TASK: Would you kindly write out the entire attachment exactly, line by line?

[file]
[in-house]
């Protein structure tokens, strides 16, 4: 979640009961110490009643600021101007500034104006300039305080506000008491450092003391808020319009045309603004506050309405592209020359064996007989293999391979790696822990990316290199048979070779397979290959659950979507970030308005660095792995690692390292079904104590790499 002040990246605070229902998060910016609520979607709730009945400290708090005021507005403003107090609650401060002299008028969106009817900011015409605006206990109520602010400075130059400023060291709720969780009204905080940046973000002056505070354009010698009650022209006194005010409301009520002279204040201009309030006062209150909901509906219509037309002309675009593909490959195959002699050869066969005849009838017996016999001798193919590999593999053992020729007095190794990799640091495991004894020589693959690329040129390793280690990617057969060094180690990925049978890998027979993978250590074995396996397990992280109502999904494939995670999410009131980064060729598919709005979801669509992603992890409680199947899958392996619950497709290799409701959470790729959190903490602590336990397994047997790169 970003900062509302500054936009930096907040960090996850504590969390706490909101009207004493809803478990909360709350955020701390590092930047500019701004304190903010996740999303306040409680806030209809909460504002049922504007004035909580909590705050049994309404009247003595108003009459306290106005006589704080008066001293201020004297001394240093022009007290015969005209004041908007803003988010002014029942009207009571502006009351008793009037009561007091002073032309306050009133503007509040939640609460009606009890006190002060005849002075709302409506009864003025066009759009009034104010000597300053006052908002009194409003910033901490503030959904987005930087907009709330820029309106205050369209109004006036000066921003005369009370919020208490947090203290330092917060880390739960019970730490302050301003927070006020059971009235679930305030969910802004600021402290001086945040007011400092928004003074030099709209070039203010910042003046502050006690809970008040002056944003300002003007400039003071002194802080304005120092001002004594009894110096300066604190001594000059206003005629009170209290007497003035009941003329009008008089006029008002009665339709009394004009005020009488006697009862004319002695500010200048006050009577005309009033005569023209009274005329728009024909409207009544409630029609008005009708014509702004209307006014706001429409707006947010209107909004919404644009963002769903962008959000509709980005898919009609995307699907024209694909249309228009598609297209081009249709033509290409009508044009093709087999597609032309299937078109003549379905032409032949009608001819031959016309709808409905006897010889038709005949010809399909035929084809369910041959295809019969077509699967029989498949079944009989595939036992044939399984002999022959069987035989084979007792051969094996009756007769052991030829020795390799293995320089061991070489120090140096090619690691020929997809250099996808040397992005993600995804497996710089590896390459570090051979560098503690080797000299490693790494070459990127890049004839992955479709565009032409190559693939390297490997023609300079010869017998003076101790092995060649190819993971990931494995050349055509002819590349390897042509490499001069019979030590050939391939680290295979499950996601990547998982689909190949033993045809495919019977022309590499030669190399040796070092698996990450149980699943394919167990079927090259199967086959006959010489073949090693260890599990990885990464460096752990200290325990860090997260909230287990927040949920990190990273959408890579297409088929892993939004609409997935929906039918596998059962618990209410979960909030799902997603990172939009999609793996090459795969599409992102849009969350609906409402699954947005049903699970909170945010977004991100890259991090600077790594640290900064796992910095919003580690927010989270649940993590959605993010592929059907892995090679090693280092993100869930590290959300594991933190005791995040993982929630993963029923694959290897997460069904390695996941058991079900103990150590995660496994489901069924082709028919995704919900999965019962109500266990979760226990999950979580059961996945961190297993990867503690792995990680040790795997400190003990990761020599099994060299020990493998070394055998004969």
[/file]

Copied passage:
[in-house]
């Protein structure tokens, strides 16, 4: 979640009961110490009643600021101007500034104006300039305080506000008491450092003391808020319009045309603004506050309405592209020359064996007989293999391979790696822990990316290199048979070779397979290959659950979507970030308005660095792995690692390292079904104590790499 002040990246605070229902998060910016609520979607709730009945400290708090005021507005403003107090609650401060002299008028969106009817900011015409605006206990109520602010400075130059400023060291709720969780009204905080940046973000002056505070354009010698009650022209006194005010409301009520002279204040201009309030006062209150909901509906219509037309002309675009593909490959195959002699050869066969005849009838017996016999001798193919590999593999053992020729007095190794990799640091495991004894020589693959690329040129390793280690990617057969060094180690990925049978890998027979993978250590074995396996397990992280109502999904494939995670999410009131980064060729598919709005979801669509992603992890409680199947899958392996619950497709290799409701959470790729959190903490602590336990397994047997790169 970003900062509302500054936009930096907040960090996850504590969390706490909101009207004493809803478990909360709350955020701390590092930047500019701004304190903010996740999303306040409680806030209809909460504002049922504007004035909580909590705050049994309404009247003595108003009459306290106005006589704080008066001293201020004297001394240093022009007290015969005209004041908007803003988010002014029942009207009571502006009351008793009037009561007091002073032309306050009133503007509040939640609460009606009890006190002060005849002075709302409506009864003025066009759009009034104010000597300053006052908002009194409003910033901490503030959904987005930087907009709330820029309106205050369209109004006036000066921003005369009370919020208490947090203290330092917060880390739960019970730490302050301003927070006020059971009235679930305030969910802004600021402290001086945040007011400092928004003074030099709209070039203010910042003046502050006690809970008040002056944003300002003007400039003071002194802080304005120092001002004594009894110096300066604190001594000059206003005629009170209290007497003035009941003329009008008089006029008002009665339709009394004009005020009488006697009862004319002695500010200048006050009577005309009033005569023209009274005329728009024909409207009544409630029609008005009708014509702004209307006014706001429409707006947010209107909004919404644009963002769903962008959000509709980005898919009609995307699907024209694909249309228009598609297209081009249709033509290409009508044009093709087999597609032309299937078109003549379905032409032949009608001819031959016309709808409905006897010889038709005949010809399909035929084809369910041959295809019969077509699967029989498949079944009989595939036992044939399984002999022959069987035989084979007792051969094996009756007769052991030829020795390799293995320089061991070489120090140096090619690691020929997809250099996808040397992005993600995804497996710089590896390459570090051979560098503690080797000299490693790494070459990127890049004839992955479709565009032409190559693939390297490997023609300079010869017998003076101790092995060649190819993971990931494995050349055509002819590349390897042509490499001069019979030590050939391939680290295979499950996601990547998982689909190949033993045809495919019977022309590499030669190399040796070092698996990450149980699943394919167990079927090259199967086959006959010489073949090693260890599990990885990464460096752990200290325990860090997260909230287990927040949920990190990273959408890579297409088929892993939004609409997935929906039918596998059962618990209410979960909030799902997603990172939009999609793996090459795969599409992102849009969350609906409402699954947005049903699970909170945010977004991100890259991090600077790594640290900064796992910095919003580690927010989270649940993590959605993010592929059907892995090679090693280092993100869930590290959300594991933190005791995040993982929630993963029923694959290897997460069904390695996941058991079900103990150590995660496994489901069924082709028919995704919900999965019962109500266990979760226990999950979580059961996945961190297993990867503690792995990680040790795997400190003990990761020599099994060299020990493998070394055998004969």